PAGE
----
• Designed for specific activities – check label for limits of use
• Continuous wear prevents users from being caught without protection since most accidents occur suddenly
• Must be used in accordance with label directions for maximum effectiveness
Note: Inherently buoyant jackets and some Hybrid devices may be better suited for cool climates and seasons. Inflatable devices may require more than one operating step to function effectively and are only approved for persons 16 years or older.
Try on your life jacket to see if it fits snugly. Then test it in shallow water to see how it performs.
To check your life jacket’s buoyancy, relax your body and tilt your head back. Make sure your life jacket keeps your chin above water and you can breathe easily.
Be aware that your life jacket may not act the same in swift or rough water as in calm water. Clothing and items in your pockets may also affect how your life jacket works.
If your mouth is not well above the water, you need a life jacket with more buoyancy. Older life jackets may lose buoyancy over time and may have to be replaced.
Life jackets should not ride up on the body in the water. If a wearer’s stomach is larger than the chest, ride-up may be necessary. Before use, test your life jacket to be sure that excessive ride-up does not impair its performance.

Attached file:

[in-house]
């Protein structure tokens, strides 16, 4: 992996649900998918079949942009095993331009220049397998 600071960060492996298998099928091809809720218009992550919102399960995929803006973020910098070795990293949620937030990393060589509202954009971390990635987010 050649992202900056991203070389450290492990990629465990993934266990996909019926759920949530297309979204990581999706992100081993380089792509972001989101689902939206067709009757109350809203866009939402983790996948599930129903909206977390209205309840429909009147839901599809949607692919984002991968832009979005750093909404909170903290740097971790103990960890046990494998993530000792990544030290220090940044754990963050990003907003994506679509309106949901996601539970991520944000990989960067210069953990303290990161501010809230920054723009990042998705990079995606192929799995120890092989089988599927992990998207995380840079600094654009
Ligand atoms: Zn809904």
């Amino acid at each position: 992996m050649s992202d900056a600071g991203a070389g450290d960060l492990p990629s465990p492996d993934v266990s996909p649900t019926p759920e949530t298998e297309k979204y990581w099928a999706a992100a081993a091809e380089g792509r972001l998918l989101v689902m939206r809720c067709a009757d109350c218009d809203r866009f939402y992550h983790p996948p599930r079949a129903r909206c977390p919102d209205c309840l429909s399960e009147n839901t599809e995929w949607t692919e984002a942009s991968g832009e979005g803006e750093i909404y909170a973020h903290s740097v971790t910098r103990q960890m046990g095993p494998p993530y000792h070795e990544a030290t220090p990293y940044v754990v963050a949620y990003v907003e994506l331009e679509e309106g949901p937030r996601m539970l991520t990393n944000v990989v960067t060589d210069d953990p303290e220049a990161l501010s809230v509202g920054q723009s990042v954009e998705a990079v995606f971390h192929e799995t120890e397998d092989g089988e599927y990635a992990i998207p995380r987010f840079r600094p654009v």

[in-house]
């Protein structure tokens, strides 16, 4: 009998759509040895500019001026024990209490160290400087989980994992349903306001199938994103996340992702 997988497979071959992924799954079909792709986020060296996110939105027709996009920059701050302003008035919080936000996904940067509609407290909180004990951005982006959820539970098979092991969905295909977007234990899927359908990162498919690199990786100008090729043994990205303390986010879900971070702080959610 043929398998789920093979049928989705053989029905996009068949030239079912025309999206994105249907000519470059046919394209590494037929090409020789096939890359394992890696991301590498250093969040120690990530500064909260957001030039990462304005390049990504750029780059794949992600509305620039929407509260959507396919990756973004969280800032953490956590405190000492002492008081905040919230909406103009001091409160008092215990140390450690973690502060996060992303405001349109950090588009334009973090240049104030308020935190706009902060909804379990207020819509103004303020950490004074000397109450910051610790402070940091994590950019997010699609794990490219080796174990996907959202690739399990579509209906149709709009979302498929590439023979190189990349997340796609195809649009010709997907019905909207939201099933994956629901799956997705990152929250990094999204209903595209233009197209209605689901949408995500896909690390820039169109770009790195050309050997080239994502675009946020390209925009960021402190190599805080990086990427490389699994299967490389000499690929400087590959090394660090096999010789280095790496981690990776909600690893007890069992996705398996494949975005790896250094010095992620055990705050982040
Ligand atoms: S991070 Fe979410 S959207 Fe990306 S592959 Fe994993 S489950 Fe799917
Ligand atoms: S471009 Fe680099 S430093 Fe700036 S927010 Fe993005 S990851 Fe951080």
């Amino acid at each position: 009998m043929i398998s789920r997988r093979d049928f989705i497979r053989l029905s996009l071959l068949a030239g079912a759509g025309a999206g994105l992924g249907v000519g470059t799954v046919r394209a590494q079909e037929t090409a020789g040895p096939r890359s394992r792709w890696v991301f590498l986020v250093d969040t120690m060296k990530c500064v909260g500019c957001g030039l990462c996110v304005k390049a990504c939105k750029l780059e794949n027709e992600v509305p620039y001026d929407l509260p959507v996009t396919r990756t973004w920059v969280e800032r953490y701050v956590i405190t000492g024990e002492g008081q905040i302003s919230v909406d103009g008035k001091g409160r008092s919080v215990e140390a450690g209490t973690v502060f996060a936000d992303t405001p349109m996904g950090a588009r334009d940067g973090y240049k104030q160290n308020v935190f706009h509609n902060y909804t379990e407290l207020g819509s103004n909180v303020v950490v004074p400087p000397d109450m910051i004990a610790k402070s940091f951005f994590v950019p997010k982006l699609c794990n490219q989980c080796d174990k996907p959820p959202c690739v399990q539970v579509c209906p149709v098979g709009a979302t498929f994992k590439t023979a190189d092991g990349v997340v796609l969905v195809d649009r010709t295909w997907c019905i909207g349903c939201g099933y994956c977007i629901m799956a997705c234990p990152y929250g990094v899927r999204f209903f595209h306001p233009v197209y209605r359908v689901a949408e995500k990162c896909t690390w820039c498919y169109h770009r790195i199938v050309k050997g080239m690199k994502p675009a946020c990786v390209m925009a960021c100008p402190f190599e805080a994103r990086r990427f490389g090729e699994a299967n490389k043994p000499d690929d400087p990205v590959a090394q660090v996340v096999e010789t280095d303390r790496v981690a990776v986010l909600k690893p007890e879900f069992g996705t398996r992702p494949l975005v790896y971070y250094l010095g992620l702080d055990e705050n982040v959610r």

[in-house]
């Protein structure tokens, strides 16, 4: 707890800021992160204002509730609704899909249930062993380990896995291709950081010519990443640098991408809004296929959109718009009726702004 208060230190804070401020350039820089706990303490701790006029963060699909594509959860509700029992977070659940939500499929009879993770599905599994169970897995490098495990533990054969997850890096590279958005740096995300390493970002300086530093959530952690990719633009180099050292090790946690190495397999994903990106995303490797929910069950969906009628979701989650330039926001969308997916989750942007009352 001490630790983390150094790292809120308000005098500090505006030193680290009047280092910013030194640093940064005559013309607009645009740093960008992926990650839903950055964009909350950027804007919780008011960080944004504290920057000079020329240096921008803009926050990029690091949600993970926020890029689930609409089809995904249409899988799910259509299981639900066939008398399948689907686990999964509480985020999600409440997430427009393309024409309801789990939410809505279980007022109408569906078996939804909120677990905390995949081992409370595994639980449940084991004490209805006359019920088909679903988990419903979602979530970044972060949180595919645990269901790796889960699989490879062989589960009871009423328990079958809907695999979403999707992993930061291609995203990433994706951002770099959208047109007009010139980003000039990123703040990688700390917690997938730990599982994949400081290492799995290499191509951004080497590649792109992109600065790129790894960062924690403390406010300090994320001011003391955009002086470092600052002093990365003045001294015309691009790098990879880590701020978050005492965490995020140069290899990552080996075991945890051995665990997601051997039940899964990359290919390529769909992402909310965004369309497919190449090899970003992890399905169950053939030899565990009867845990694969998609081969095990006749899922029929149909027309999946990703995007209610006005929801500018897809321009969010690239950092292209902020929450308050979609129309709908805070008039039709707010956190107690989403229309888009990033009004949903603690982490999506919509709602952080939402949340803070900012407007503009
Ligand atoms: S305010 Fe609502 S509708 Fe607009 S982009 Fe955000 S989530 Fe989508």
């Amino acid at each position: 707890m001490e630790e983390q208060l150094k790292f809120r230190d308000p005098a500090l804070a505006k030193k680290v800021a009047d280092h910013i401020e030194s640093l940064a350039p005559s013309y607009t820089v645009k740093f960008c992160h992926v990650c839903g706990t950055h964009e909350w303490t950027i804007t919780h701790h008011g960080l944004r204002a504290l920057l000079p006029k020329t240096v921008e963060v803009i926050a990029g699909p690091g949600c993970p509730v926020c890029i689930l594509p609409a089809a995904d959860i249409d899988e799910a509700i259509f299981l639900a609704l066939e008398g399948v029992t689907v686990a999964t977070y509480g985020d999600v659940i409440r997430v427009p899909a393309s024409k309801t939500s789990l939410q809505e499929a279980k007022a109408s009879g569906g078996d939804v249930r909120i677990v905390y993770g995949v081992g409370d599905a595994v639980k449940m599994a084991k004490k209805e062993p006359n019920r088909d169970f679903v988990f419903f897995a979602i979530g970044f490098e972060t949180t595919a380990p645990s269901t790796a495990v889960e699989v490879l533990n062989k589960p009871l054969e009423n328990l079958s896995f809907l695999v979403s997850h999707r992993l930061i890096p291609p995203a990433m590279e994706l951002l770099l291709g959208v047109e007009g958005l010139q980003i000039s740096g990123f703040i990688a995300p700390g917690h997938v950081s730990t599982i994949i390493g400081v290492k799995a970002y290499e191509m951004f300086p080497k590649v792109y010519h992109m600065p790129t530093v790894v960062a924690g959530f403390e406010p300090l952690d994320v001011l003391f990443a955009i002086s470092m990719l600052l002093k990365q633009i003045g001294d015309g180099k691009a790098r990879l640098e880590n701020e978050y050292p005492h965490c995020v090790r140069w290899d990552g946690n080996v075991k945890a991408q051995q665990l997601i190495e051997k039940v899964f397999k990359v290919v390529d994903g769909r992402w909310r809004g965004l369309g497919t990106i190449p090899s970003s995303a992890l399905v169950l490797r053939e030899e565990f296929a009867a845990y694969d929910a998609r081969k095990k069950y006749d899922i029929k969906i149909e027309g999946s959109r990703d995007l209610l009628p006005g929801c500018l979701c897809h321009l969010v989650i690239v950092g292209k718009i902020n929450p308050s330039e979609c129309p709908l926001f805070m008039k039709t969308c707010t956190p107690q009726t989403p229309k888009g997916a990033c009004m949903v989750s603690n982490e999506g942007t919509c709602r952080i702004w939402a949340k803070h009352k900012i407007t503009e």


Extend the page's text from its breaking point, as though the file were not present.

Caring For Your Life Jacket
1. Don’t alter your life jacket. If your jacket does not fit, get one that does. An altered life jacket is no longer U.S. Coast Guard-approved and may not save your life.
2. Don’t put heavy objects on your life jacket or use it for a kneeling pad or boat fender. Life jackets lose buoyancy when crushed.
3. Let your life jacket drip dry thoroughly before putting it away. Always stow it in a well-ventilated place.
4. Don’t leave your life jacket on board for long periods when the boat is not in use.